OneLove armband sends ‘very divisive message’, says Qatar official | World Cup 2022

The head of Qatar’s World Cup organising committee has accused teams who wanted to wear the OneLove armband at the World Cup of sending a “very divisive message” to the Islamic and Arab world.

Hassan al-Thawadi’s comments came as the UK sports minister Stuart Andrew said he would wear the rainbow-coloured armband at the England v Wales match on Tuesday.

The Conservative frontbencher, who is gay, said it was “really unfair” that Fifa had threatened sporting sanctions at the 11th hour against seven European teams who had planned to wear the anti-discrimination symbol in Qatar, forcing them to protest in other ways.

“I want to show support and I was delighted to see that the German minister who attended a recent match has worn it, I think it is important that I do so,” he added.

However, Thawadi – secretary general of the supreme World Cup committee for delivery and legacy – said he had an “issue” with the armband because he saw it as a protest against Islamic values and an Islamic country hosting such a major event.

“If the teams decided to do it throughout the entire season, that is one thing,” he said, when asked if he felt nervous about armbands. “But if you’re coming to make a point, or a statement in Qatar, that is something I have an issue with. And it goes back to the simple fact that this is a part of the world that has its own set of values.

“This is not Qatar I’m talking about, it’s the Arab world,” he added. “For the teams to come and preach or make statements, that’s fine. But what you’re essentially saying is you’re protesting an Islamic country hosting an event. Where does that end? Does that mean no Islamic country can never be able to participate in anything?

“There’s going to be different values and different views coming in. So, for me, if you’re going to come specifically to make a statement here in Qatar – or specifically addressed to Qatar and by extension, the Islamic world – it leaves a very divisive message.”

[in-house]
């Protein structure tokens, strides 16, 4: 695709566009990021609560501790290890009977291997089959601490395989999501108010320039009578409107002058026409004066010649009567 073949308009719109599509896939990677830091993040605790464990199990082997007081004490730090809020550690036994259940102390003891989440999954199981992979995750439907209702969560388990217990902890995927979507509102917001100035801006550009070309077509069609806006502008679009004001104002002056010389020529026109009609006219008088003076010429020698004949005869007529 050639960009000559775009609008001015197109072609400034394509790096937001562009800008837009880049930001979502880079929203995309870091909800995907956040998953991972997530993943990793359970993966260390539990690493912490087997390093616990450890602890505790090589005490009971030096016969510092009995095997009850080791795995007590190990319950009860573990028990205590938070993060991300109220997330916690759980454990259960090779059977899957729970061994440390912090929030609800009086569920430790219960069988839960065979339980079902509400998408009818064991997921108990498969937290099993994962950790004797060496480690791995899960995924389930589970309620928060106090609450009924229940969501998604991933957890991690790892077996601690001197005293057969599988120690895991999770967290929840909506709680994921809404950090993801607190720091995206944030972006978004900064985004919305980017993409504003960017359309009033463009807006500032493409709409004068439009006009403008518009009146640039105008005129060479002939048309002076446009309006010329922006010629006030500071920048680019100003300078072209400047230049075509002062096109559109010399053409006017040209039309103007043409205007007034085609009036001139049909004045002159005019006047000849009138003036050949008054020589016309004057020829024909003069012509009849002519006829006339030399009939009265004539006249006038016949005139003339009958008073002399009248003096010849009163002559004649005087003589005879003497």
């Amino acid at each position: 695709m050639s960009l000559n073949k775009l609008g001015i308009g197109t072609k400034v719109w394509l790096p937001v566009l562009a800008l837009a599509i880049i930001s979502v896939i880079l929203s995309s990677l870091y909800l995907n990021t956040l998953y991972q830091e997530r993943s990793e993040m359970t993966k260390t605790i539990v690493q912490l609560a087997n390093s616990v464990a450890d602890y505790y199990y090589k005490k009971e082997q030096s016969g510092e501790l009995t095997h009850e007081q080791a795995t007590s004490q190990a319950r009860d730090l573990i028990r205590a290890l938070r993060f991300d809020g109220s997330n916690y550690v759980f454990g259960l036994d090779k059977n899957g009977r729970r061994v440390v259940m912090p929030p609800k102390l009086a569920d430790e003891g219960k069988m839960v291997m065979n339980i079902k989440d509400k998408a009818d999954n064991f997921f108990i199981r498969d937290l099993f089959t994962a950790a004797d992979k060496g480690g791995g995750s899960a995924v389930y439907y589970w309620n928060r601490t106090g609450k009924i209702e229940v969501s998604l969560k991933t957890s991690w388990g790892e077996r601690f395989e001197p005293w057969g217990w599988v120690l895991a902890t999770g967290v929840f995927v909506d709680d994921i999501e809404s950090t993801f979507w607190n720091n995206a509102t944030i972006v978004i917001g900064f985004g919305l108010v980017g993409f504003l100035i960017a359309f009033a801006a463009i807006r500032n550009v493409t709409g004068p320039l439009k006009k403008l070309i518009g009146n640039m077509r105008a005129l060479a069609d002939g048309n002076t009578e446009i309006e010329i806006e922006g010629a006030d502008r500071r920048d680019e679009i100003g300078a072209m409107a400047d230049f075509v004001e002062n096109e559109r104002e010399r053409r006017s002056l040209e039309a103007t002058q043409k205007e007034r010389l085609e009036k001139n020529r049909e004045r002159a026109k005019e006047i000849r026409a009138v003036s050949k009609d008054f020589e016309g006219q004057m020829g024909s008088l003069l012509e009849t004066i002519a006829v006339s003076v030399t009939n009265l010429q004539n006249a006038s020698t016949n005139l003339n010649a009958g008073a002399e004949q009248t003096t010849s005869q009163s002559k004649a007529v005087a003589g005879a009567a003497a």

Same-sex relationships are illegal in Qatar and while organisers and Fifa have repeated the message that “everyone is welcome” during the World Cup, it is unclear whether laws that criminalise acts such as kissing in public have been suspended.

Fans attending matches have also had rainbow items, including T-shirts and Wales bucket hats, confiscated by officials, before Fifa later said they should be allowed in stadiums.

But Thawadi said organisers only wanted visitors to respect the culture and religion of the region. “These values are regional,” he added. “It’s for the Islamic world, it’s for the Arab world, it’s for the Middle East. There are certain things that we will not agree upon. But let us find a way of coexisting and moving forward, one way or the other. That is where mutual respect is fundamental.”

In his interview with the TalkSport UK radio station, Thawadi also defended the Fifa president, Gianni Infantino, for his pre-tournament remarks in which he said he felt Qatari, Arabic, African, gay and disabled, before warning western countries that they were in no position to give morality lessons to Qatar given their past and current behaviour.

“For a lot of people in Qatar and the Arab world what he said to a large extent reflected the frustration of 13 years being presented in a certain way in the media,” said Thawadi.

“A lot of Arabs that I’ve talked to have admired what he said. It addressed the fact that people did feel that the outside world is coming and passing judgment unequivocally on our part of the world – on us as people, on the Arab world and the Middle East.”